Summary: Act II, scene iii
Sir Toby and Sir Andrew stay up late drinking in Olivia’s house. Feste appears, and Sir Andrew compliments the clown on his singing. Both noblemen encourage Feste to sing another song. While he sings, Maria enters, warning them to keep their voices down or Olivia will call her steward, Malvolio, and tell him to kick them out. But the tipsy Sir Toby and Sir Andrew cheerfully ignore her.
Malvolio comes into the room. He criticizes the men for being drunk at all hours of the night and for singing so loudly. He warns Sir Toby that his behavior is intolerably rude and that, while Olivia is willing to let him be her guest (since he is her uncle), if Sir Toby does not change his behavior, he will be asked to leave. But Sir Toby, along with Sir Andrew and Feste, responds by making jokes and insulting Malvolio. After making a final threat, this one directed at Maria, Malvolio leaves, warning them all that he will let Olivia know about their behavior.
Sir Andrew suggests challenging Malvolio to a duel, but Maria has a better idea: to play a practical joke on him. As she explains to Sir Toby and Sir Andrew, Malvolio is a puritan, but at the same time his biggest weakness is his enormous ego: he believes that everybody loves him. Maria will use that weakness to get her revenge on him for spoiling their fun. Since Maria’s handwriting is almost identical to Olivia’s, Maria plans to leave letters lying around that will appear to have come from Olivia and will make Malvolio think that Olivia is in love with him.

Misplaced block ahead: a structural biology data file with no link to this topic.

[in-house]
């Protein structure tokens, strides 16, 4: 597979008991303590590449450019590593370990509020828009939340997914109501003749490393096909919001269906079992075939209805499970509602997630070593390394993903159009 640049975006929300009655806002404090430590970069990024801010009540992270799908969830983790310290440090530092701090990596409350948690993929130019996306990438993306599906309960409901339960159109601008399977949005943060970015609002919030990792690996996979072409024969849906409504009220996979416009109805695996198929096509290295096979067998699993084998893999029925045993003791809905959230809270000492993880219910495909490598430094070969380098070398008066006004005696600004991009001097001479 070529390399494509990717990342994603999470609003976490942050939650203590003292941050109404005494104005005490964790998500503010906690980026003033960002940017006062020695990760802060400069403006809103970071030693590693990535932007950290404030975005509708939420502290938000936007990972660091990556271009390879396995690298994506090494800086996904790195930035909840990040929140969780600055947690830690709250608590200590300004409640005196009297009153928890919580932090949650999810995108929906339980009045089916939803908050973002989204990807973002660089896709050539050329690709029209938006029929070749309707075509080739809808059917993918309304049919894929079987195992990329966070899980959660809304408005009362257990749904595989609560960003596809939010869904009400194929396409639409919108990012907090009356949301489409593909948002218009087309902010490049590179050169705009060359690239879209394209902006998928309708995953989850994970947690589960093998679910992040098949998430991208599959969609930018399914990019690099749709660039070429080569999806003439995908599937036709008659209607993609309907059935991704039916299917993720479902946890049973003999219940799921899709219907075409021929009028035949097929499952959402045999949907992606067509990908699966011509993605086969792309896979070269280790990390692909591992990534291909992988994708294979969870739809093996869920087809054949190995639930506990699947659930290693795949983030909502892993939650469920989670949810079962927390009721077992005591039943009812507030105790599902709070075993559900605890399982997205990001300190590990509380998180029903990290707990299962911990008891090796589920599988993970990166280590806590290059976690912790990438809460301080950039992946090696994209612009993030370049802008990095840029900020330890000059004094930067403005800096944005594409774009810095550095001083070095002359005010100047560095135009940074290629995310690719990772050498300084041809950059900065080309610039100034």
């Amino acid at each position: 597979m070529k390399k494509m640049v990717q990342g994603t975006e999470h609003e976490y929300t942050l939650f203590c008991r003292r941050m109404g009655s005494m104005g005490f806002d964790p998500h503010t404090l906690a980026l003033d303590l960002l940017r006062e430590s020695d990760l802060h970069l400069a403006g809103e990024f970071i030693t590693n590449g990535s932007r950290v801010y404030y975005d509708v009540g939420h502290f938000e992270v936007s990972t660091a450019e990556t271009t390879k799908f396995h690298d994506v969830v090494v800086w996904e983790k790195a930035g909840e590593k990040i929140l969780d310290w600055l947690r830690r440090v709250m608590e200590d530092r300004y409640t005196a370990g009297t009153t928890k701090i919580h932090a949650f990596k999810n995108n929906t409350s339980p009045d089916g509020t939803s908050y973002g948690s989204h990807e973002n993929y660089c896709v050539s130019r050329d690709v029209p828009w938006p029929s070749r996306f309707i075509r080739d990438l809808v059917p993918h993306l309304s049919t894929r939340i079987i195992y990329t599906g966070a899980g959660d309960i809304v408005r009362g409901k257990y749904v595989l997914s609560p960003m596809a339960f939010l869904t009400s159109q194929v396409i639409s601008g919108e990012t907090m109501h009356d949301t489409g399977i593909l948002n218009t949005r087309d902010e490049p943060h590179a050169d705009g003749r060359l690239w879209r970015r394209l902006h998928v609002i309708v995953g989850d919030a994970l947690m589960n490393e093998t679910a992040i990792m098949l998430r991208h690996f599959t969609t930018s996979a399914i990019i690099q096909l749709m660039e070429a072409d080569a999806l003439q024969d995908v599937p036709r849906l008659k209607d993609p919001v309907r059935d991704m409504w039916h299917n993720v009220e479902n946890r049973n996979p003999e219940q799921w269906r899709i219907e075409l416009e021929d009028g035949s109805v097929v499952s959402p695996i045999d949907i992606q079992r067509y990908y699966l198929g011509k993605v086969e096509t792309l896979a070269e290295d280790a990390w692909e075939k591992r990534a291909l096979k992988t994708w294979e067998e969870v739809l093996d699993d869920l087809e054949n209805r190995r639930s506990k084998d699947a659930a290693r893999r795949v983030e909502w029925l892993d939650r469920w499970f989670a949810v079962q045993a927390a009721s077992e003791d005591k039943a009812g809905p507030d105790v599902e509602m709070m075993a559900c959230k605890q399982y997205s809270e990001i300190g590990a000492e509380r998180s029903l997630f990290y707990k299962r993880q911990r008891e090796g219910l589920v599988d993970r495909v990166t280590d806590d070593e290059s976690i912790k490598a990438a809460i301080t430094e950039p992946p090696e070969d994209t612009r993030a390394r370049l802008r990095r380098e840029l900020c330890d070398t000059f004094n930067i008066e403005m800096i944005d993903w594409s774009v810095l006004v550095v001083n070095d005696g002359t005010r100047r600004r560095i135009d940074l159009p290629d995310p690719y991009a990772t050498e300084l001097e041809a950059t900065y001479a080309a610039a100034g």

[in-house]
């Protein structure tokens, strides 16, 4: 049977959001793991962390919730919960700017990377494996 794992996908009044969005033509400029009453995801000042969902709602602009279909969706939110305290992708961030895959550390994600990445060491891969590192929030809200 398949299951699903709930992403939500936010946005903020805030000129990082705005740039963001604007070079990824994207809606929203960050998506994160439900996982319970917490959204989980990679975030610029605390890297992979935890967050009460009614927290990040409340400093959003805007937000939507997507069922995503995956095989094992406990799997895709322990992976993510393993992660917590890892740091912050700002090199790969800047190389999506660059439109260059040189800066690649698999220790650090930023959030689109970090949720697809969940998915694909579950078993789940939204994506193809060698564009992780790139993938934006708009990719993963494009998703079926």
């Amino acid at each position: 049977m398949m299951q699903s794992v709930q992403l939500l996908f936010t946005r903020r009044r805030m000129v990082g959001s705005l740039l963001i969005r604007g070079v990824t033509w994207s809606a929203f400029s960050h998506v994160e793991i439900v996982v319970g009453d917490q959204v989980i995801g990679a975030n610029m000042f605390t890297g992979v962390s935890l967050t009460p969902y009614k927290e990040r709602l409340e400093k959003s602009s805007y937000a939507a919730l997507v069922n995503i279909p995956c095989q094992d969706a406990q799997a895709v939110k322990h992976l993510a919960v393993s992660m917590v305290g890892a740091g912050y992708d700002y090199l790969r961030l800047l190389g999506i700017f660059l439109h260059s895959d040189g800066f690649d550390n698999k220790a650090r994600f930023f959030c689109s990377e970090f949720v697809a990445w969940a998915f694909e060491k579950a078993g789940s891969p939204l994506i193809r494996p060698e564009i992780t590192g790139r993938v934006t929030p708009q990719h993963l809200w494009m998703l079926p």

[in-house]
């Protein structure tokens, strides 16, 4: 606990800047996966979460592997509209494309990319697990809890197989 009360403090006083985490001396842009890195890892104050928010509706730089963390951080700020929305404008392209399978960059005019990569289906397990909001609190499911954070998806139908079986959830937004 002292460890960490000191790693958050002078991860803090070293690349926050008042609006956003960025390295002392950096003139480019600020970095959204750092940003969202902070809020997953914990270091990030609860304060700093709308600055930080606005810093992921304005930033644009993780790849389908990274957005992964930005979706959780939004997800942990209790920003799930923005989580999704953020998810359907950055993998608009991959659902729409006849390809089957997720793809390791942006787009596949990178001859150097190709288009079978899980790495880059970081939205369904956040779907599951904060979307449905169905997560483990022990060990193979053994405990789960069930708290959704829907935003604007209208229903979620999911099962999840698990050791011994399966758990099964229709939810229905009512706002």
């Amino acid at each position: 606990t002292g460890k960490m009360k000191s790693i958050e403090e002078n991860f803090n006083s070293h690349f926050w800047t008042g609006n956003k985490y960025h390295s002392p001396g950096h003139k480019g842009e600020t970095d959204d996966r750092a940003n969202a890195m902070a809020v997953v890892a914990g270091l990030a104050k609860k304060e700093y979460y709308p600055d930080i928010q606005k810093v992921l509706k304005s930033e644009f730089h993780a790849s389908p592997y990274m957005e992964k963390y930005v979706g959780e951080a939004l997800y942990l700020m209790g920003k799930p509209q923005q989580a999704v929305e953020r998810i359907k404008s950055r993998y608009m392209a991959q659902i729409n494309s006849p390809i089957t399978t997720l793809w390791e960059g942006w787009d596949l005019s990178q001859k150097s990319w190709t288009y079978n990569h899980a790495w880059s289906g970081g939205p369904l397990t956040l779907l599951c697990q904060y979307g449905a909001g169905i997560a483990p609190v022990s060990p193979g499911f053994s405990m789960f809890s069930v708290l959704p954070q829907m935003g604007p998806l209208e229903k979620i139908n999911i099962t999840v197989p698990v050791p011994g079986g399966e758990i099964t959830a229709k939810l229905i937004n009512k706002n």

Sir Toby and Sir Andrew are amazed by Maria’s cleverness, and they admire the plan. Maria goes off to bed, planning to get started on her joke the next day. Sir Toby and Sir Andrew, deciding that it is now too late to go to sleep, head off to warm up more wine.Read a translation of Act II, scene iii →
Summary: Act II, scene iv
There is no woman’s sides
Can bide the beating of so strong a passion
As love doth give my heart. . . .
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The next day, at Orsino’s house, Orsino discusses love with his young page, Cesario (still Viola in disguise). Orsino tells Cesario that he can tell by looking at him that Cesario is in love. Since Viola is really in love with Orsino, Cesario admits that Orsino is right. When Orsino asks what the woman he loves is like, Cesario answers that she is very much like Orsino—similar to him in age and features. Orsino, not picking up on his page’s meaning, remarks that Cesario would be better off loving a younger woman, because men are naturally fickle, and only a younger woman can keep them romantically satisfied for a long time.
Meanwhile, Orsino has sent for Feste, who apparently moves back and forth between the houses of Olivia and Orsino. Feste sings another very sad love song (this one about someone who dies for love), and, afterward, Orsino orders Cesario to go to Olivia again, pleading Orsino’s love to her.